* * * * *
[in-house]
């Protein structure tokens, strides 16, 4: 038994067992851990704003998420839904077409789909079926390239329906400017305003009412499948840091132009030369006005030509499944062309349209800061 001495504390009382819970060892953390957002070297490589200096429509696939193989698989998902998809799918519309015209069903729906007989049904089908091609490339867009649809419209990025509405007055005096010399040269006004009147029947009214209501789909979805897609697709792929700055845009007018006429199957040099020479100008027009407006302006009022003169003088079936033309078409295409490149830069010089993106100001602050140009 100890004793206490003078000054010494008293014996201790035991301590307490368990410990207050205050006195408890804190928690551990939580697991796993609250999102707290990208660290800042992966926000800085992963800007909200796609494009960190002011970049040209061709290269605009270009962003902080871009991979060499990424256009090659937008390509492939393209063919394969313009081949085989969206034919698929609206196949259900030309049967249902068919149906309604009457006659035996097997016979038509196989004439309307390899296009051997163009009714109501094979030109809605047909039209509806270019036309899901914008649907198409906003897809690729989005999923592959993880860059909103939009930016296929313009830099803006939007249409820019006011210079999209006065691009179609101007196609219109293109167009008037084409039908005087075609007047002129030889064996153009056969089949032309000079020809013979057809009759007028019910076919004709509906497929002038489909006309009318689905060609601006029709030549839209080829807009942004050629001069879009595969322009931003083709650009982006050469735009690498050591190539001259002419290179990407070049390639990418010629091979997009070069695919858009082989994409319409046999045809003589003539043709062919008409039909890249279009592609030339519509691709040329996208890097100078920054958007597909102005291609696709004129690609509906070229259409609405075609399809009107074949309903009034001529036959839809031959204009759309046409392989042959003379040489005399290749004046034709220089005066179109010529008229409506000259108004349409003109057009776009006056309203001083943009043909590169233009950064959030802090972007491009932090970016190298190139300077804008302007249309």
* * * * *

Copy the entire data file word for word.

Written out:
[in-house]
């Protein structure tokens, strides 16, 4: 038994067992851990704003998420839904077409789909079926390239329906400017305003009412499948840091132009030369006005030509499944062309349209800061 001495504390009382819970060892953390957002070297490589200096429509696939193989698989998902998809799918519309015209069903729906007989049904089908091609490339867009649809419209990025509405007055005096010399040269006004009147029947009214209501789909979805897609697709792929700055845009007018006429199957040099020479100008027009407006302006009022003169003088079936033309078409295409490149830069010089993106100001602050140009 100890004793206490003078000054010494008293014996201790035991301590307490368990410990207050205050006195408890804190928690551990939580697991796993609250999102707290990208660290800042992966926000800085992963800007909200796609494009960190002011970049040209061709290269605009270009962003902080871009991979060499990424256009090659937008390509492939393209063919394969313009081949085989969206034919698929609206196949259900030309049967249902068919149906309604009457006659035996097997016979038509196989004439309307390899296009051997163009009714109501094979030109809605047909039209509806270019036309899901914008649907198409906003897809690729989005999923592959993880860059909103939009930016296929313009830099803006939007249409820019006011210079999209006065691009179609101007196609219109293109167009008037084409039908005087075609007047002129030889064996153009056969089949032309000079020809013979057809009759007028019910076919004709509906497929002038489909006309009318689905060609601006029709030549839209080829807009942004050629001069879009595969322009931003083709650009982006050469735009690498050591190539001259002419290179990407070049390639990418010629091979997009070069695919858009082989994409319409046999045809003589003539043709062919008409039909890249279009592609030339519509691709040329996208890097100078920054958007597909102005291609696709004129690609509906070229259409609405075609399809009107074949309903009034001529036959839809031959204009759309046409392989042959003379040489005399290749004046034709220089005066179109010529008229409506000259108004349409003109057009776009006056309203001083943009043909590169233009950064959030802090972007491009932090970016190298190139300077804008302007249309």